The other night, on the recommendation of my husband, I went to see a film. ‘You’ll love it,’ he said, ‘it’s by Tarantino.’ Now the words ‘love’ and ‘Tarantino’ are two words I rarely use in conjunction, but Mr Murphy and I have been married for a while and, as we all know, the longer you are with a person, the less you know them.
We took our seats. The film was The Man with the Iron Fists.
ME: I’m pretty sure this isn’t by Tarantino.
HIM: Well because you had to get changed twice, we missed the credits. We’ll have to wait until the end to be sure.
I don’t like waiting to the end to be sure, so while we watched I brought into play my infallible Tarantinometer. This is a scoring system which I use to rate all action flicks according to how similar they are to one of Quentin’s films. The Tarantinometer can also distinguish between real Tarantino films and an imitation (which is what I believed I was being served up that night).
This is what the Tarantinometer had to say about The Man with the Iron Fists.
Criteria #1: Schlocky Production Values
Streamlined. Smooth. Elegant. All words you would never use about a genuine Tarantino. What the Tarantinometer looks for is cardboard sets, cheap costumes and dialogue that sounds like the actors dubbed it afterwards via a bad phone connection. Everything in a real Tarantino film should have such a strong ‘charity shop’ look you can practically smell the mould.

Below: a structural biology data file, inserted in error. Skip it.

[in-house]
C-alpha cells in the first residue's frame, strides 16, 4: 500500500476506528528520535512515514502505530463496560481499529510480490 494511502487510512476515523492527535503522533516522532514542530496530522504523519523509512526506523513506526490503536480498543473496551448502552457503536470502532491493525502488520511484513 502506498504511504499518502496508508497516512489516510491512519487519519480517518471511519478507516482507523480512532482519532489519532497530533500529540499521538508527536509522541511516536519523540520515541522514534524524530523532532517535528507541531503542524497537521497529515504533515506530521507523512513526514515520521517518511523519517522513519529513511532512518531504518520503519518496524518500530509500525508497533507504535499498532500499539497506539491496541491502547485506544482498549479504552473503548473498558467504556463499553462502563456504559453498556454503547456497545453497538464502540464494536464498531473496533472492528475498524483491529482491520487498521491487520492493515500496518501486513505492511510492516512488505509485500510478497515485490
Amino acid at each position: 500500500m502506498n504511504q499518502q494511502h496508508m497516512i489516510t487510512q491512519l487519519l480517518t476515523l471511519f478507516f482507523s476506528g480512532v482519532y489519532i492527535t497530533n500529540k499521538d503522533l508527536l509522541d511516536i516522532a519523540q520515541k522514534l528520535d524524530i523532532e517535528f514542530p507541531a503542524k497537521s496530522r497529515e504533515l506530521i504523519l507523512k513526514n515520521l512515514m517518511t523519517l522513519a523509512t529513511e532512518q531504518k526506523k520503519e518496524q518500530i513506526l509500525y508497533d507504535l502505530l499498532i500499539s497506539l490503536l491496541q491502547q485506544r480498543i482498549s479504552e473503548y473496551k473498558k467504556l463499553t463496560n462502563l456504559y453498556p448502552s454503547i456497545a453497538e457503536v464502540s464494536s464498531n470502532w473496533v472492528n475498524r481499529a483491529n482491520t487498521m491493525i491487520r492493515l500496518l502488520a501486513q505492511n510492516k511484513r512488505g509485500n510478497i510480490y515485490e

MWTIF result: it was a little clean and shiny, but a fight scene outside a Chinese temple which had obviously been borrowed from Epcot in Disney persuaded the Tarantinometer to check the box.
Criteria #2: Iconic star in a small part
Tarantino almost always uses at least one megastar in a supporting actor role: Bruce Willis in Pulp Fiction, Leonardo DiCaprio in Django Unchained, Robert De Niro in Jackie Brown. This gives the star some important indie cred, while giving the audience reassurance that if ‘X’ is in the film, it can’t be a piece of shit.
MWTIF result: Russell Crowe looking like Orson Welles in a very tight corset.
Criteria #3: Tarantino regulars
Like all great directors, Quentin has a stable of preferred talent and for that reason the presence of Uma Thurman, Michael Madsen or Samuel L Jackson in a film always moves the needle on the Tarantinometer’s dial. (the presence of all three would probably cause it to self combust). The rule is that any genuine Tarantino product will contain at least one or possibly two actors who are repeat offenders.
MWTIF result: Lucy Liu as a high class Madam and Pam Grier as the eponymous ‘man’s’ mother. While neither of them are Uma Thurman, Michael Madsen or Samuel L Jackson, both have popped their Tarantino cherry in previous films.
Criteria #4: Weird Hair
This can be facial hair or head hair – the Tarantinometer isn’t fussy about on which part of the body the hair grows, so long as it is used as a short cut to characterisation and to create that all-important scuzzy vibe. A badly groomed merkin would probably satisfy the Tarantinometer (especially if Uma Thurman was wearing it), but prime examples are Robert De Niro’s handlebar ‘tache in Jackie Brown and Samuel L Jackson sporting a ‘fro like an oiled poodle in Pulp Fiction.
MWTIF result: Weird hair was everywhere – sprouting from eyebrows, heads, chins and probably toes if you could see them.